AP | Rigging the delegate game: Clinton’s wife 481, The Bern 55,

<p>Democratic presidential candidate and former Secretary of State Hillary Rodham Clinton, laughs out loud after Rep. Martha Roby, R-Ala., asked Clinton if she was home alone during night of the 2012 Benghazi attacks during testimony on Capitol Hill in Washington, Thursday, Oct. 22, 2015, before the House Select Committee on Benghazi. After laughing out loud, Clinton said it was a bit of levity at 7:15 p.m., more than nine hours since the hearing began. She described conversations with other officials and said, "I did not sleep all night." (AP Photo/Jacquelyn Martin)</p>

Hope Yen, Stephen Ohlemacher:

WASHINGTON (AP) — So much for Bernie Sanders’ big win in New Hampshire.

Since then, Hillary Clinton has picked up endorsements from 87 more superdelegates to the Democratic National Convention, dwarfing Sanders’ gain from the New Hampshire primary, according to a new Associated Press survey. Sanders has added just 11 superdelegate endorsements.

If these party insiders continue to back Clinton overwhelmingly — and they can change their minds — Sanders would have to win the remaining primaries by a landslide just to catch up. He would have to roll up big margins because every Democratic contest awards delegates in proportion to the vote, so even the loser can get some.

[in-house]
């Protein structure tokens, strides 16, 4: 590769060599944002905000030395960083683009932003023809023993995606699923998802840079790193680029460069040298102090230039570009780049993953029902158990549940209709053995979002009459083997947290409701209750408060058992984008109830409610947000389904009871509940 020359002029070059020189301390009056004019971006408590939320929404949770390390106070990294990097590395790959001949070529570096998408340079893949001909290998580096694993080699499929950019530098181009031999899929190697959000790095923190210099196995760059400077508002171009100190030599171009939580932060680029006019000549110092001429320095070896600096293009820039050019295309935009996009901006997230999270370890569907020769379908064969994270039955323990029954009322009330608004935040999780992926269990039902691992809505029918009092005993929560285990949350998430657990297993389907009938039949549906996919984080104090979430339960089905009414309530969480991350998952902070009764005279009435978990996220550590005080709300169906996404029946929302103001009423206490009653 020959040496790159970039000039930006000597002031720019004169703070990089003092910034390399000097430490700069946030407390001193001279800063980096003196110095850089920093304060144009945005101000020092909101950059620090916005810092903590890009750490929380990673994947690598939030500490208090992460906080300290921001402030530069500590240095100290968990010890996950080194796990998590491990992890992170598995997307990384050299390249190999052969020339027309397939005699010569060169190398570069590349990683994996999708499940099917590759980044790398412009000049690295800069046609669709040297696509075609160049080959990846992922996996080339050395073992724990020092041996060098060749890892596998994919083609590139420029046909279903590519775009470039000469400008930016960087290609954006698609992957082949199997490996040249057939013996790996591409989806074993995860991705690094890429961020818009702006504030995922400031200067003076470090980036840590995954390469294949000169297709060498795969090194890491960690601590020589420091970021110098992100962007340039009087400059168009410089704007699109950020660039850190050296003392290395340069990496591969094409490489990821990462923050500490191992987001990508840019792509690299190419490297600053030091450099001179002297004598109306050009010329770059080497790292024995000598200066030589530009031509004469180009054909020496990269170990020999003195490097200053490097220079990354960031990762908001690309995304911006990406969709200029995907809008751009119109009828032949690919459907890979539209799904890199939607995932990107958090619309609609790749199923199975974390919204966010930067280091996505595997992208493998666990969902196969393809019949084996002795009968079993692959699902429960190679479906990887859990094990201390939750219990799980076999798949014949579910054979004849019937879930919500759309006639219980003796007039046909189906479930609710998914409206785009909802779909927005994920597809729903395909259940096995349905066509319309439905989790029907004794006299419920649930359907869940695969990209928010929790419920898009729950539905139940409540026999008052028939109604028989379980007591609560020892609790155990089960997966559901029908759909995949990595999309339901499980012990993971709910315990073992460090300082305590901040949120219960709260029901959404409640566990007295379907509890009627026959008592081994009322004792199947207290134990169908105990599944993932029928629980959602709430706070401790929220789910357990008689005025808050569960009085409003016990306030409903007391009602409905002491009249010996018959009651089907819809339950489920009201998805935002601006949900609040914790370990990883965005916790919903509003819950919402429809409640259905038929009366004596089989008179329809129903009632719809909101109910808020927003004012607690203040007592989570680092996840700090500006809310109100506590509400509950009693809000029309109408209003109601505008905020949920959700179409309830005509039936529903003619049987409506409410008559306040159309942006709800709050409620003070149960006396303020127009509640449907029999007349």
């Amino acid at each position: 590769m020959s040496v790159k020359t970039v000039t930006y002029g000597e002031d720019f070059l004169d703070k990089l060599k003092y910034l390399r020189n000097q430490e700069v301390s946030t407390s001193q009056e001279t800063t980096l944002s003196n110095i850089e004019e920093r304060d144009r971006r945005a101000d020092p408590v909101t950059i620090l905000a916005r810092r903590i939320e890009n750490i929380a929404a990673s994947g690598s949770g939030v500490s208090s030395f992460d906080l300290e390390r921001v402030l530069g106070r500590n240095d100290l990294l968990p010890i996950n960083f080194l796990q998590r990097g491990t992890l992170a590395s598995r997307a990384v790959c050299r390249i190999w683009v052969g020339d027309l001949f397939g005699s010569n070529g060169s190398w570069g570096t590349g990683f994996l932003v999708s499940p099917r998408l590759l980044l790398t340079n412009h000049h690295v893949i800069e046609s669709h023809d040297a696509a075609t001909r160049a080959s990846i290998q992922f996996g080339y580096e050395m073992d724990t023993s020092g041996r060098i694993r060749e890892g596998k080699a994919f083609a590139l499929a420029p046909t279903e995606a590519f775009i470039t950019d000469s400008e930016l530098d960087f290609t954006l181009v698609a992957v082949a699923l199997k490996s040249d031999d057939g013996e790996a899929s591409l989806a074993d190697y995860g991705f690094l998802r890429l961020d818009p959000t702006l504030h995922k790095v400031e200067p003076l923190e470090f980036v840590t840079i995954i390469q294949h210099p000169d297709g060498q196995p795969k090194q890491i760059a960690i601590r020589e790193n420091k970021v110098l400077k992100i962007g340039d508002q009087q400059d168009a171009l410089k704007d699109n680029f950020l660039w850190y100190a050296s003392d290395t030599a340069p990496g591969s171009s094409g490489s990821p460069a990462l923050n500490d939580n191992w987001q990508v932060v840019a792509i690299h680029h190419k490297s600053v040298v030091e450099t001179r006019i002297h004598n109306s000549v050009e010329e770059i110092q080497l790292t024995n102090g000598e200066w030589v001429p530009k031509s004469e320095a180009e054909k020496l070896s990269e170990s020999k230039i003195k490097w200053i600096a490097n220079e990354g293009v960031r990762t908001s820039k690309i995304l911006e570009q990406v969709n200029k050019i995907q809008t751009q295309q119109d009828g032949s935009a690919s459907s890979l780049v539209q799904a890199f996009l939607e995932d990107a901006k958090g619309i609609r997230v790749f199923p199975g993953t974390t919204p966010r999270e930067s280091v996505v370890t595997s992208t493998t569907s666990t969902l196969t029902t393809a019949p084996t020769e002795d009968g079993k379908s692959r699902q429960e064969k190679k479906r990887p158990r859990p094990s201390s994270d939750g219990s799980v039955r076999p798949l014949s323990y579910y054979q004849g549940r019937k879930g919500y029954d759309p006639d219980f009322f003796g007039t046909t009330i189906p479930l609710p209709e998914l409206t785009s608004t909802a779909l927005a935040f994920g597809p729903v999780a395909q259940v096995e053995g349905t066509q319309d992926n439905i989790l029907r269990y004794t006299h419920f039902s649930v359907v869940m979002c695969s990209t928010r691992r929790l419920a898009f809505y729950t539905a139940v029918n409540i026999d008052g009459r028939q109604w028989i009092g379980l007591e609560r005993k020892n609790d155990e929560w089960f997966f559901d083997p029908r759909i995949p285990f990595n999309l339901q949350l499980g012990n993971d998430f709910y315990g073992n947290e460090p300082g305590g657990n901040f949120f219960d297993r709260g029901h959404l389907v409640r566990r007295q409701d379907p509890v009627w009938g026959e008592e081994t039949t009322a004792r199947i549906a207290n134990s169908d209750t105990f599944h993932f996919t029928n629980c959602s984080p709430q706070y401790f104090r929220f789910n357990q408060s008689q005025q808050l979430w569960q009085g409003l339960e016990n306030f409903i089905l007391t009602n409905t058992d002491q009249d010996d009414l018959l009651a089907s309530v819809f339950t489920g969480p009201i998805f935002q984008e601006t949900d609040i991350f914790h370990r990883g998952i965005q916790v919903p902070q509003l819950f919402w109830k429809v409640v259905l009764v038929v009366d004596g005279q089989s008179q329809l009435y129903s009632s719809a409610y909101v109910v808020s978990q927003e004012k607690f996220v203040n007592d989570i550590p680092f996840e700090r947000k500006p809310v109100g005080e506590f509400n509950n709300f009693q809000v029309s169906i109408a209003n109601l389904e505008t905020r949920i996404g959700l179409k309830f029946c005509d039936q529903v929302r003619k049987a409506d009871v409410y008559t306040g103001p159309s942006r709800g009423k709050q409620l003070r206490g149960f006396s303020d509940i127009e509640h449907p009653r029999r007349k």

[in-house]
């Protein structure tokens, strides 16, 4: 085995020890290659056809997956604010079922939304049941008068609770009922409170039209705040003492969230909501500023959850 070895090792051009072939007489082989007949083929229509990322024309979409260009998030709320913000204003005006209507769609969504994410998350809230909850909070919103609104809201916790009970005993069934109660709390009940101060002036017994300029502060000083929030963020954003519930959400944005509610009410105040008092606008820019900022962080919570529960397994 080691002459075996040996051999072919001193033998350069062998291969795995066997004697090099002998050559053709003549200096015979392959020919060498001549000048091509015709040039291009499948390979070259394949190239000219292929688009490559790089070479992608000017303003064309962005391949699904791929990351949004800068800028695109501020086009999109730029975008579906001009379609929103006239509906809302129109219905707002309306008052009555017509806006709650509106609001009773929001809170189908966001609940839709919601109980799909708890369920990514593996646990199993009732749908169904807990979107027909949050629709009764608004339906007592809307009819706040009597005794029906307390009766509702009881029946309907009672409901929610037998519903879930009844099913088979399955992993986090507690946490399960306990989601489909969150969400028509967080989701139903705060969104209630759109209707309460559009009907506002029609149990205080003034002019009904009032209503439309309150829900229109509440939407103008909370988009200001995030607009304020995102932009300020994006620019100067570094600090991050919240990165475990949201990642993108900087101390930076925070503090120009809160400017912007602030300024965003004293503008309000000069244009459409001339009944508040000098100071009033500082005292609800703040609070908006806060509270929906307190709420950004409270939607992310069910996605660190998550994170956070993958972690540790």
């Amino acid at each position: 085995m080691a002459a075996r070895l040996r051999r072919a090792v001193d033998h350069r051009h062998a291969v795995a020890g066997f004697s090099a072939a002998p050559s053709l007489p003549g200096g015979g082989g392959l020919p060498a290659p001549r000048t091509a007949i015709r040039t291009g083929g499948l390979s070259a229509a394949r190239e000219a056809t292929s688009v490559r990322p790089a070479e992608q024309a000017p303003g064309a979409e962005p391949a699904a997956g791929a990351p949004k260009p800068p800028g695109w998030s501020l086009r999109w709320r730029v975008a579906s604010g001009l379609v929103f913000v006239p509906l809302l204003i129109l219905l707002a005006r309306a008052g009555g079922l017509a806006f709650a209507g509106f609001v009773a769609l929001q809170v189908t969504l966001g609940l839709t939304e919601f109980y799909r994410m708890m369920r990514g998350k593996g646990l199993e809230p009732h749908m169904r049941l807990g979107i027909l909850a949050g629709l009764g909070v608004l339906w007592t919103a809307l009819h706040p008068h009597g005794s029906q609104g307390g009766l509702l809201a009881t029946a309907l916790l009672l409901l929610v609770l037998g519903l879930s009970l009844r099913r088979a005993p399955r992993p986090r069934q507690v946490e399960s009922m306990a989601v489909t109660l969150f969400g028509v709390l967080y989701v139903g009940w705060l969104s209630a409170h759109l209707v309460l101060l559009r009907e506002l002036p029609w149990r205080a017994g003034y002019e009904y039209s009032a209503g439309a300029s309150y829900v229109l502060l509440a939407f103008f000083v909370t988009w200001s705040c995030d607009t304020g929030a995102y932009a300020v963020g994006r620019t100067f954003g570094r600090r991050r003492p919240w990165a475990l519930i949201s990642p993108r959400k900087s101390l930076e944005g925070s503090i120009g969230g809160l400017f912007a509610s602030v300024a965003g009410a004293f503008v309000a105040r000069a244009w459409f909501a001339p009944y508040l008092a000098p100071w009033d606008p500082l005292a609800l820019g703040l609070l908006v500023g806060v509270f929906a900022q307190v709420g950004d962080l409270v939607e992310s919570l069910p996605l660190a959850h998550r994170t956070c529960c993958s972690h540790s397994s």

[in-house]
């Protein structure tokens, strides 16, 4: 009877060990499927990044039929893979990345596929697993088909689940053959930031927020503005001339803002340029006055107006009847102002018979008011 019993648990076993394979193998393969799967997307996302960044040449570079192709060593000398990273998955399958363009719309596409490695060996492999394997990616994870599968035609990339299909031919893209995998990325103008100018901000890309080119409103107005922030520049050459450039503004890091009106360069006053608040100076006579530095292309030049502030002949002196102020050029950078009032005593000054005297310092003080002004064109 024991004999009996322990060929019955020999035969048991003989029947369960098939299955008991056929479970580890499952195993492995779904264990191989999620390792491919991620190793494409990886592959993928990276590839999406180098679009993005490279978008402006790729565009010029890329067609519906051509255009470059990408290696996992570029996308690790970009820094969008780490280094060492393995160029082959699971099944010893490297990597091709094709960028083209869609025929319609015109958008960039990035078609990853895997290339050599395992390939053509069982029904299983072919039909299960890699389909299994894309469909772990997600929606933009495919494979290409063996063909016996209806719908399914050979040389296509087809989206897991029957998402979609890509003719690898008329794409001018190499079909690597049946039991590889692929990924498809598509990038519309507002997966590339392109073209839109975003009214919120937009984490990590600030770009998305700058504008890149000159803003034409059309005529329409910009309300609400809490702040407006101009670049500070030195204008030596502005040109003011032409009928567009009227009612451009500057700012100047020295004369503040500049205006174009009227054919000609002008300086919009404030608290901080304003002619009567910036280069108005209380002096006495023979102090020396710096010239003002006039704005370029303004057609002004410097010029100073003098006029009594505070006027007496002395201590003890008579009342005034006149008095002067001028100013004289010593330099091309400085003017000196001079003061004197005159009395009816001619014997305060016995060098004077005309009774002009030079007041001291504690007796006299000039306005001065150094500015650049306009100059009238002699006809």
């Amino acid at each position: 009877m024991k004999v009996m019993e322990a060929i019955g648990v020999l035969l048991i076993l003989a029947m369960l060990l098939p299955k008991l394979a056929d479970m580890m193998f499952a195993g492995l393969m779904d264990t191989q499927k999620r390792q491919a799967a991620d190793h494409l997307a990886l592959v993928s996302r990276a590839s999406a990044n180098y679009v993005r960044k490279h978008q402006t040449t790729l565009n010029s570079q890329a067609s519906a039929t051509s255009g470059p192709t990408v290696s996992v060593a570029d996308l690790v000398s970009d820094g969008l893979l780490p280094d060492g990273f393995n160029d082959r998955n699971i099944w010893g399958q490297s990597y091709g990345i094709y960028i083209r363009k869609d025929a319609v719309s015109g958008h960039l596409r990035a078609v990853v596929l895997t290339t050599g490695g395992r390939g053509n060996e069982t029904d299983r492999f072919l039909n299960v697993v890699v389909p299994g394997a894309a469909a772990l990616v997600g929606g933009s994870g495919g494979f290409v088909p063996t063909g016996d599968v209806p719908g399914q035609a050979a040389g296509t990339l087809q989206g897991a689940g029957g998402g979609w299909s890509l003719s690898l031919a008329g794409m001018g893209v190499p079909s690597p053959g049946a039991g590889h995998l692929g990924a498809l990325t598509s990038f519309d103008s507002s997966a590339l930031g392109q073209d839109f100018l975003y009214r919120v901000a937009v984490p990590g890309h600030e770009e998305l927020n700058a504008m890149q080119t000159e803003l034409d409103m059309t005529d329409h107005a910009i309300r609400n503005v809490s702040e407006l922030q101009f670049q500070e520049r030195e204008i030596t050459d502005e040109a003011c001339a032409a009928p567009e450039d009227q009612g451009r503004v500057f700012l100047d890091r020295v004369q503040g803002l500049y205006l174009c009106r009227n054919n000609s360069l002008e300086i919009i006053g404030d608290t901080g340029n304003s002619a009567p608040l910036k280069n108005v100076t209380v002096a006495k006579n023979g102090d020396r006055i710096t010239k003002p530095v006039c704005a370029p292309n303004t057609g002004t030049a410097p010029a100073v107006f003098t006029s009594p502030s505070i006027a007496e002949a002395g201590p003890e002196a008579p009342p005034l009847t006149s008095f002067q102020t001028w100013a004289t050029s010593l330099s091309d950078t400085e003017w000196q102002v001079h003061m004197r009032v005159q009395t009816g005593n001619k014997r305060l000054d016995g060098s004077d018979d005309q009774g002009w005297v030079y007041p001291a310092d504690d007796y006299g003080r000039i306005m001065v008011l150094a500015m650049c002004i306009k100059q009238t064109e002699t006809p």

After the contests in Iowa and New Hampshire, Sanders has a small 36-32 lead among delegates won in primaries and caucuses. But when superdelegates are included, Clinton leads 481-55, according to the AP count. It’s essentially a parallel election that underscores Clinton’s lopsided support from the Democratic establishment.

The disparity is sparking a backlash among some Sanders supporters, who complain that the Democratic nominating process is decidedly undemocratic, rigged in favor of Clinton.

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